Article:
As expected, on Thursday, April 19, the California Public Utilities Commission approved a smart meter opt-out provision for customers of both Southern California Edison, which services Idyllwild, as well as for customers of the San Diego Gas & Electric Company. The approval mirrors one given earlier to Pacific Gas & Electric and provides an avenue for customers desiring to have an existing smart meter removed and have it replaced by an analog meter.
SCE, at CPUC’s request, had considered opt-out alternatives for its customers who currently have smart meters as well as ones that have not yet received them. But in its March 2012 filing with the CPUC, SCE suggested only one alternative was economically feasible for the company — to utilize a “noncommunicating radio-off meter option” for customers who already have SCE-installed smart meters, by turning off the radio wave transmission feature and mandating a monthly meter read at the site by an employee of SCE. This proposal by SCE would have provided no option for those who either wanted to retain their existing analog meters or to have smart meters removed and an analog meter reinstalled. SCE had justified its one-approach-only proposal using CPUC wording that any opt-out proposal submitted should be “technically feasible, offered at reasonable cost to customers, and not impede the state’s goals to deploy a Smart Grid.”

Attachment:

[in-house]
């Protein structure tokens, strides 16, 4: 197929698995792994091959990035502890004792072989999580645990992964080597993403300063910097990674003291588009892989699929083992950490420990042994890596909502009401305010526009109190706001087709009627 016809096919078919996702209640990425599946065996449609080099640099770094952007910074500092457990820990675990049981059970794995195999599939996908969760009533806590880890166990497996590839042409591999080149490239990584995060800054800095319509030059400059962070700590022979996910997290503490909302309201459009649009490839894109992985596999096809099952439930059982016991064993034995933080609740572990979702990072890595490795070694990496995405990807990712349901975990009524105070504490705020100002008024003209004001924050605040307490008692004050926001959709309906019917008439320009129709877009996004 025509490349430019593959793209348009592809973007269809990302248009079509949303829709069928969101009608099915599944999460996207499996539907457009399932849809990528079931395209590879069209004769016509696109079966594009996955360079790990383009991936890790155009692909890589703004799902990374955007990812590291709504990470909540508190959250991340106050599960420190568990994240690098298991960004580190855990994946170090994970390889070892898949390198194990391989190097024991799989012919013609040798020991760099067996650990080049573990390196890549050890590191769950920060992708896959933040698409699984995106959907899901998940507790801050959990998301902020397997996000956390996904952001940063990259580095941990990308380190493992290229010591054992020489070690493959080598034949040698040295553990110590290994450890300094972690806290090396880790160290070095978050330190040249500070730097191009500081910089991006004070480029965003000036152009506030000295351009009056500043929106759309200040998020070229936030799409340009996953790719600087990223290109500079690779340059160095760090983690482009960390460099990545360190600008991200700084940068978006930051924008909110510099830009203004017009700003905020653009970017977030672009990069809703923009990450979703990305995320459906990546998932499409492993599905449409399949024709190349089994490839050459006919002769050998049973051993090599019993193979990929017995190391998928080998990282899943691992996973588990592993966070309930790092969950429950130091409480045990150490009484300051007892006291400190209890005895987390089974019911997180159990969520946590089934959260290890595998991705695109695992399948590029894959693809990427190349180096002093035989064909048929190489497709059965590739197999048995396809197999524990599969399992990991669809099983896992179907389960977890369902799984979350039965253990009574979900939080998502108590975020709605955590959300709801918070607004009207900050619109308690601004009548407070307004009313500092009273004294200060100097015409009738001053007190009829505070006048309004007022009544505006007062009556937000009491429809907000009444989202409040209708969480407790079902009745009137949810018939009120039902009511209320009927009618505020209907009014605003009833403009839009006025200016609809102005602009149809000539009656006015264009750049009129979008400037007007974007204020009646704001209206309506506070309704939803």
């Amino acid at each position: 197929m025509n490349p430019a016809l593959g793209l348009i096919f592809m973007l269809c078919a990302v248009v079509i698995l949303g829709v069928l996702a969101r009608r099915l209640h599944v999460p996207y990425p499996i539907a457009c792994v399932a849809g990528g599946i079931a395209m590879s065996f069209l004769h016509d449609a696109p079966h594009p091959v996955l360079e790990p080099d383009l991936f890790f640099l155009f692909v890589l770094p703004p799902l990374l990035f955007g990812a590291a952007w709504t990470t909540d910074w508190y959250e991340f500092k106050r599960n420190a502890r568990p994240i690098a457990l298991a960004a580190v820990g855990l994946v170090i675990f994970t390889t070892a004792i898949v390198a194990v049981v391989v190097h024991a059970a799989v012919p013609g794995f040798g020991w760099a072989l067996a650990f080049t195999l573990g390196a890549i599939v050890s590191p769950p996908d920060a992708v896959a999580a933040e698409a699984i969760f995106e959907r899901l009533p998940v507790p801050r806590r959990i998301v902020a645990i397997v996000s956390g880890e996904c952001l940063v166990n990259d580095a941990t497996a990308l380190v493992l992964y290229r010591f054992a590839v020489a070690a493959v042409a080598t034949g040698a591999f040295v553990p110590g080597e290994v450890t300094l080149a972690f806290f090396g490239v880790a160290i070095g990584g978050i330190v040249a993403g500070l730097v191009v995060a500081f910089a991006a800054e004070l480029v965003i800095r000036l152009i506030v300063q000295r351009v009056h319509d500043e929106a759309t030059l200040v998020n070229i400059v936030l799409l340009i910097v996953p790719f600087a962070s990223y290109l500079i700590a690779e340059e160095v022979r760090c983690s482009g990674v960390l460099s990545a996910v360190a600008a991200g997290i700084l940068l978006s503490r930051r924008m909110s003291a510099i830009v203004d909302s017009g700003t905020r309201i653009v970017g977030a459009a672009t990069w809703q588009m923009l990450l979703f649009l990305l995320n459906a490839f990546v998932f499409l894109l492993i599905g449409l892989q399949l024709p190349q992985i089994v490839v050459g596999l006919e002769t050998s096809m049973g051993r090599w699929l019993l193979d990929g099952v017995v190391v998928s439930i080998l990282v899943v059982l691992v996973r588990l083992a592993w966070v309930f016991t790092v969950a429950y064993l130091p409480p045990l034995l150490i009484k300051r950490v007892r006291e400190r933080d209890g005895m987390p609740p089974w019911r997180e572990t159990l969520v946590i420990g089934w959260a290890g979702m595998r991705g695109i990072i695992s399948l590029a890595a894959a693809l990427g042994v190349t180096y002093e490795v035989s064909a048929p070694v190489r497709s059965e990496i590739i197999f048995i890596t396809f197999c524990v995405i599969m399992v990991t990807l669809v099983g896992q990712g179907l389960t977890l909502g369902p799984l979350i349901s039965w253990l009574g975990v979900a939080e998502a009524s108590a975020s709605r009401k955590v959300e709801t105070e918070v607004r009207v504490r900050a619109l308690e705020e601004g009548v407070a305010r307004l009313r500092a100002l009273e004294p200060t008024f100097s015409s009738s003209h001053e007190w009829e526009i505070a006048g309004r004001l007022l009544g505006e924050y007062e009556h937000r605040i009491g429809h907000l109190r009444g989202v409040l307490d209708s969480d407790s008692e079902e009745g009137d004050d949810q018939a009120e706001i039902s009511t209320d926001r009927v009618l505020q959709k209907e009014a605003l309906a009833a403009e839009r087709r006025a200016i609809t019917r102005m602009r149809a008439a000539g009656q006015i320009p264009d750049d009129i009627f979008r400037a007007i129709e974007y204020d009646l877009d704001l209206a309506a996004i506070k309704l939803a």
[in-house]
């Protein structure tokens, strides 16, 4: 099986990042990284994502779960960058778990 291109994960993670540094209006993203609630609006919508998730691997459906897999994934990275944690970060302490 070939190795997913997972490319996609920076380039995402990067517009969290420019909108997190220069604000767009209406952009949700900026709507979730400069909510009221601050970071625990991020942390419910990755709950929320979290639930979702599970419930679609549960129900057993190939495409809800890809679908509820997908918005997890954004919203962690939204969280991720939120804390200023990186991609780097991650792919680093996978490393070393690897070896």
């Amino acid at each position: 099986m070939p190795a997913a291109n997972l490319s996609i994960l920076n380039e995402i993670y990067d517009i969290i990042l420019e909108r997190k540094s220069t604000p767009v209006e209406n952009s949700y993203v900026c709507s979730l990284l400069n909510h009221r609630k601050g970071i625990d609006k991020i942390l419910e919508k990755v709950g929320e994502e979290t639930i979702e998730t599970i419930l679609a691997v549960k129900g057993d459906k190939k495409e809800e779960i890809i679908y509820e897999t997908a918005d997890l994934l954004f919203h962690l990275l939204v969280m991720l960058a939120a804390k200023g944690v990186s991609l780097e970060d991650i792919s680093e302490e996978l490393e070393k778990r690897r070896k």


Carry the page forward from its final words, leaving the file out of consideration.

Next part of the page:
The CPUC did not buy SCE’s argument and instead directed it, as it had previously directed PG&E, to provide both options. Under the initial program approved by the commission, SCE customers who want to be rid of their smart meters will pay a fee of $75 for the removal, and a monthly surcharge of $10. Lower income customers will pay $10 to have the meters removed and a monthly surcharge of $5. Customers must qualify and be registered as part of the California Alternate Rates for Energy (CARE) program. CPUC stated that this initial directive would be reviewed once actual costs of compliance (removing smart meters and reinstalling analog meters) are submitted by the two affected utilities.
Ken Devore, director of SCE’s SmartConnect program, stated that when actual compliance costs are submitted by SCE and reviewed by the CPUC, that those costs would likely be incorporated into customer bills. Devore said that the projected cost to install the grid, not considering the opt-out compliance costs, is an estimated $1.6 billion that is already showing up as a 1.6 percent increase in customer electrical rates, but is not indicated as a separate line item on customers bills. Devore said the current 1.6 percent increase will expire at the end of 2012 and that costs for opt out compliance as well as additional costs for grid installation and maintenance will begin to appear on customer bills in 2013 after CPUC has reviewed those costs and granted a consequent rate increase. But, nodding to the reality of the CPUC decision, Devore said, “We absolutely support our customers having a choice.”
Smart meter opponents, concerned over both privacy and radiation exposure allegedly caused by proximity to smart meters, say this opt out approval is a first step but that they would like to see a no-cost opt-out plan so that all who have genuine concerns about the device can afford to have them removed.
SCE’s opt out program is supposed to be operable by Wednesday, May 9. Customers who want to have their smart meters replaced with an analog meter can call (800) 810-2369.